It was a big week in Washington—lots of hoopla and press and plenty of opportunity to take pot shots at the “fat cats” on Wall Street. But, it’s a new week and calmer heads must rationally get down to the business of saving our financial system.
Regulatory bodies and industry associations across the world have been focused on incentive compensation practices in order to assess their impact on the recent financial crisis and more importantly to identify ways to prevent future problems.
To reward, to retain and to motivate – it is a phrase that often sits at the core of a compensation program philosophy. To achieve these goals, companies use a wide array of compensation vehicles. Among them, incentive programs are the most relied upon component of total reward used to motivate and encourage alignment of individual and organizational goals.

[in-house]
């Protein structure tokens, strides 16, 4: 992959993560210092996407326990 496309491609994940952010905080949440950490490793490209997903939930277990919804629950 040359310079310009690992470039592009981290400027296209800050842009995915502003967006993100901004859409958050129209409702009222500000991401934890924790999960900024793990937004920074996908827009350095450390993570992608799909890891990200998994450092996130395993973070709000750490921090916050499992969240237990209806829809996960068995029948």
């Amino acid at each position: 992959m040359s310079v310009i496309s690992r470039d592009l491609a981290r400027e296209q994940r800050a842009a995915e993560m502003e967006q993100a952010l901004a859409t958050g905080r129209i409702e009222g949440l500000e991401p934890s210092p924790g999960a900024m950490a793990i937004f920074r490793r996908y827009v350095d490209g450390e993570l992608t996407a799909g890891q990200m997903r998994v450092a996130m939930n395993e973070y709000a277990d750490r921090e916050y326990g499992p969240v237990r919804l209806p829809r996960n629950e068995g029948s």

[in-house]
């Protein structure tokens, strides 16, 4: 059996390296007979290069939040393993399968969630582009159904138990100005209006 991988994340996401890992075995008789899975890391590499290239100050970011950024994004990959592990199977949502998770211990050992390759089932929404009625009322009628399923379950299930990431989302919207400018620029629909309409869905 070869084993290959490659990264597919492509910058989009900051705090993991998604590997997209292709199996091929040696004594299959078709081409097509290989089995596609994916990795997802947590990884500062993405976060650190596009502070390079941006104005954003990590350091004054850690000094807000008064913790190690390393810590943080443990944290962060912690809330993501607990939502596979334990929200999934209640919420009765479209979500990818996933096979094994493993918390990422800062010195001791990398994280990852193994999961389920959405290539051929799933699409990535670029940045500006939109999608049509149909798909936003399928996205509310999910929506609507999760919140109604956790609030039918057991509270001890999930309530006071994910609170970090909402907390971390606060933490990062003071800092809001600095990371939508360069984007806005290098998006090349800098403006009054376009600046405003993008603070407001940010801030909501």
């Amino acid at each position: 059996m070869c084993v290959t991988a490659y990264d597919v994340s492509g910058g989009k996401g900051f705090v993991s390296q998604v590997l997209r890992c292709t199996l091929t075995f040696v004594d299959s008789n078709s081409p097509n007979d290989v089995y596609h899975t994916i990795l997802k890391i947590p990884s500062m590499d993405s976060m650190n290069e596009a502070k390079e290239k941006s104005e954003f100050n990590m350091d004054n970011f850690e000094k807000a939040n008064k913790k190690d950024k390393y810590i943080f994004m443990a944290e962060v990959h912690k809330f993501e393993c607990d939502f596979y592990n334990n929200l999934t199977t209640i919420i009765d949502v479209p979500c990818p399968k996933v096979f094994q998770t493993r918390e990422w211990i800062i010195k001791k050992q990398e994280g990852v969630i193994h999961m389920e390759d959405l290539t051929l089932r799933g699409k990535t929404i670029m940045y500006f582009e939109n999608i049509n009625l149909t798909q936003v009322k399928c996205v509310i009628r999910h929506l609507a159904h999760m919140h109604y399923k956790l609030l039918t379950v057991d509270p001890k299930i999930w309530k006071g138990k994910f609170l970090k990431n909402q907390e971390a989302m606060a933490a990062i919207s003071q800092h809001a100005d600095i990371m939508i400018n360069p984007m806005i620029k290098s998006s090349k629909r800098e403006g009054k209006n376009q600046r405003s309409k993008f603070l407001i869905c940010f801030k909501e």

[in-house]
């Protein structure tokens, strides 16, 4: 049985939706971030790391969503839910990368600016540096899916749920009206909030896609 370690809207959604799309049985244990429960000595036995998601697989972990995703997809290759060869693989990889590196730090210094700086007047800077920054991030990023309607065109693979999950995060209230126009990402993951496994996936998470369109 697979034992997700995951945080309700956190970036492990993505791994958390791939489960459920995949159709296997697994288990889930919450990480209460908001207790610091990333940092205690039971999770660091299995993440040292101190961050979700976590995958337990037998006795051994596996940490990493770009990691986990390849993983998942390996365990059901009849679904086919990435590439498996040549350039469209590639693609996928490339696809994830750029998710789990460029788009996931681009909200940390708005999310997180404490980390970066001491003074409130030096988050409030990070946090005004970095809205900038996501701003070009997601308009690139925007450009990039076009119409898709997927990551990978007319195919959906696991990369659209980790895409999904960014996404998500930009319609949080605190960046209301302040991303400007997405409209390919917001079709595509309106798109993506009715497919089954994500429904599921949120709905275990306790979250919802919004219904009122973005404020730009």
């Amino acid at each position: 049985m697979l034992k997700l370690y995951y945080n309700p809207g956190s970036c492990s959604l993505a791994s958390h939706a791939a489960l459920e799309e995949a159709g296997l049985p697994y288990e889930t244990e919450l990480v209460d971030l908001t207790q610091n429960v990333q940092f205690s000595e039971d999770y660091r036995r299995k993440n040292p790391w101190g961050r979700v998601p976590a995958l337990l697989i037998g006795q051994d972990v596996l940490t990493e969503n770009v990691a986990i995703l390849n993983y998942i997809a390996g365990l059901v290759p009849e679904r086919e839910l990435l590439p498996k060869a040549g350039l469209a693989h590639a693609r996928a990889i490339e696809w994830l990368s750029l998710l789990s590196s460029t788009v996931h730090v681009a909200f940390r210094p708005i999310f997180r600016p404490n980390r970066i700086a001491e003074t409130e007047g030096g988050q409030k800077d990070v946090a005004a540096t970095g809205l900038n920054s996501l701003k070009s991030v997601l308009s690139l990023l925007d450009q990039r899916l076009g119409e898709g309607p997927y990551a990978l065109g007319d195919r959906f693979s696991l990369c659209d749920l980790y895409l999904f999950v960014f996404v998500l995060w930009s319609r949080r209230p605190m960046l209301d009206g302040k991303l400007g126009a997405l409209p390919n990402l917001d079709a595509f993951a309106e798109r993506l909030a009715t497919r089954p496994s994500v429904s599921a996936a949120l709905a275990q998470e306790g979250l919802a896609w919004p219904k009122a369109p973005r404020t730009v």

The Dodd‐Frank Wall Street Reform and Consumer Protection Act is likely to usher in a transformation of the wealth management industry with implications not only for the brokerage firms that will be most affected by new regulations, but also for private banks and investment advisors who already operate under a fiduciary standard of care.
The long awaited guidance from the Committee for European Banking Supervisors (CEBS) was published 8 October 2010. This McLagan Alert reviews these guidelines and their implications based on our discussions with institutions and regulators.
On 10 December 2010, the Committee of European banking Supervisors (CEBS) published the final guidelines on implementation of the Capital Requirements Directive (CRD)III remuneration regulations in the EU and on 17 December, the UK Financial Services Authority (FSA) published the associated Revised Remuneration Code.